Robert K. Schwartz, Derek W. Cooper, Paul H. Etheridge
Department of Geology
Allegheny College, Meadville, PA 16335
Forty nine oriented vibracores were collected in July 1993 along two shore-normal transects extending from the beach out to ~8 m water depth at the US Army Corps of Engineers Field Research Facility at Duck, NC. Close vibracore spacing and detailed hierarchial sedimentologic analysis enabled "high-resolution" definition of the textural and structural architecture of the shoreface prism which was then compared with biweekly survey data representing a 12+ year period. The shoreface prism erosionally overlies an inlet-associated tidal complex. Maximum shoreface thicknesses of 3-4 m occur below the beach through middle profile with seaward thinning down to 30 - 40 cm between 7.5 and 8.5-m water depth. Gravel-rich swash zone and swash-trough transition facies record episodic seaward progradation of beach-to-inner trough flank surfaces over cross-stratified finer sand of downflank and trough axis settings. Cross-stratified sand and gravel also occurs in the lower half of the shoreface prism below bar, upper ramp, and middle platform sectors of the profile documenting the migration of relatively large three-dimensional ripples and bars in historical current-dominated trough settings. A horizontal-laminated fine-sand facies overlies the trough-associated facies representing shoal zone buildup under high-velocity plane-bed conditions. A bioturbated horizontal-laminated fine to very fine-sand facies underlies the lower ramp sector of the profile also indicating buildup under high-velocity conditions. However, profile data documents that the lower ramp builds up in response to storm events which simultaneously causes erosion and outer-trough development along the landward-adjacent profile. Conversely, the lower ramp undergoes slow subelevation during long fairweather stretches as the storm-trough sector undergoes buildup.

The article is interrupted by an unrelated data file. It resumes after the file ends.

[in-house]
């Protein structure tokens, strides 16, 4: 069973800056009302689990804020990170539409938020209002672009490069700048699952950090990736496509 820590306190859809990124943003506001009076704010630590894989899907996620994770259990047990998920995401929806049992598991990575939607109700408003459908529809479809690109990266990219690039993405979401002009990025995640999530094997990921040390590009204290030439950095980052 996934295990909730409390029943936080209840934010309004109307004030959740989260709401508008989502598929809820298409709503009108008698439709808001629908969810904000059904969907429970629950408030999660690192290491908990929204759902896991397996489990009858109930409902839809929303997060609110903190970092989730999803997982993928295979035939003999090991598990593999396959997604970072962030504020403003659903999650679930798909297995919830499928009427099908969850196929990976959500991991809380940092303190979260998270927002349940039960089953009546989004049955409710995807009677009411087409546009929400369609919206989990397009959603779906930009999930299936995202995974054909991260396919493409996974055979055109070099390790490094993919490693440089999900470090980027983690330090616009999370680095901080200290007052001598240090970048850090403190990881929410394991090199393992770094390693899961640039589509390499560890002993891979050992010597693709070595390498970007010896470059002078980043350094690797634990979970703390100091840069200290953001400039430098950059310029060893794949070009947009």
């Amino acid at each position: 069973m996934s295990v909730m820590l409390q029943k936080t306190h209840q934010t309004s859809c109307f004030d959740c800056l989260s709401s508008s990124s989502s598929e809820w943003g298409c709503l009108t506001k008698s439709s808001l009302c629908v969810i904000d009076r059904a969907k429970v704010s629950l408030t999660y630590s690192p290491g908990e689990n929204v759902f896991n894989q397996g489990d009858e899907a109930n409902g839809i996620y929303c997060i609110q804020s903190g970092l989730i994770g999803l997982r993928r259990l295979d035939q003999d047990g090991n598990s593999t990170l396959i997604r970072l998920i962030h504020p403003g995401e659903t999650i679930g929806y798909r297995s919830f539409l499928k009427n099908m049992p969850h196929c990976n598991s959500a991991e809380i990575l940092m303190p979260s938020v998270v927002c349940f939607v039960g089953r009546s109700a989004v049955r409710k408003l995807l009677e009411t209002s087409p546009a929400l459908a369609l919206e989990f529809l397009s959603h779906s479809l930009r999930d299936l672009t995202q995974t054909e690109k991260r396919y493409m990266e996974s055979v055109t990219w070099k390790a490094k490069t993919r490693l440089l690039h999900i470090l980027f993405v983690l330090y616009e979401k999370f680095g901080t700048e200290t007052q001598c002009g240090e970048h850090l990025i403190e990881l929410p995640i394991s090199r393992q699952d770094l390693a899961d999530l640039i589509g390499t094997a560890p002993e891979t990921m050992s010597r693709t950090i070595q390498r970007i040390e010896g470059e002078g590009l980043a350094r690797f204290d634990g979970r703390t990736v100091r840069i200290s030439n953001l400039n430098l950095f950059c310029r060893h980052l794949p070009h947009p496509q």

Greater than 80% of the shoreface prism lies within the envelope of surveyed profile change with the surveyed lower limit of erosion (LLe) serving as a close approximation to the sedimentologic lower limit of the shoreface (LLs). The LLe is nearly coincident with the LLs below the lower ramp and rises above the LLs in the landward direction where deeper erosion usually predated surveys. Profile data show that the lower ramp tends to erode and build up in form-parallel fashion, contrary to the upper-ramp and middle profile sector which undergo localized cut and fill. Along the lower ramp, "fairweather erosion surfaces", similar in shape to the LLe and LLs, cut down into storm-accretion sequences. The LLe and LLs below the lower ramp primarily reflect a maximum erosion surface which developed about 6 1/2 years prior to vibracoring. Lower ramp deposits above the LLe record the occurrence of 4 accretion trends each associated with periods of greater-than-unusual storm activity and each truncated by progressively decreasing erosional maxima. Shoreward of the lower ramp, the LLe and LLs represent spatial composites of localized longshore trough-scour events which occurred at various times throughout the 12+ yr survey period.
Combined profile and sedimentologic data document that trough-associated scour occurs across a 250 - 300 m wide zone down to ~-5 m NGVD resulting in a concave-shaped composite-trough fill. The seawardmost location of trough-associated facies corresponds the break-in-slope between the middle platform and lower ramp, and serves as an estimate to maximum width for longshore current depositon during extreme events. Textural data indicates that medium sand to gravel tends to remain within the longshore current domain, even during extreme storm events, with no evidence for significant quantities of material coarser than fine sand being lost to the offshore. Short-term closeout depths (e.g. 4 - 6 m) as well as the calculated depth of annual closure (dl) coincide with the break-in-slope and facies boundary. Thus, the lower ramp facies coincides with a time-dependent zone of profile closure wherein durations of closure increase in the seaward direction and intervening changes in bed elevation decrease. The zone of closure may be thought of as a zone of decreasing seaward transport in which fine to very fine sand is the typical bedload material, even during high energy storms. Textural distribution within the entire shoreface mass indicates net longterm transport direction and loci of deposition for different sized material, thus providing guidelines for project fill and expected retention.
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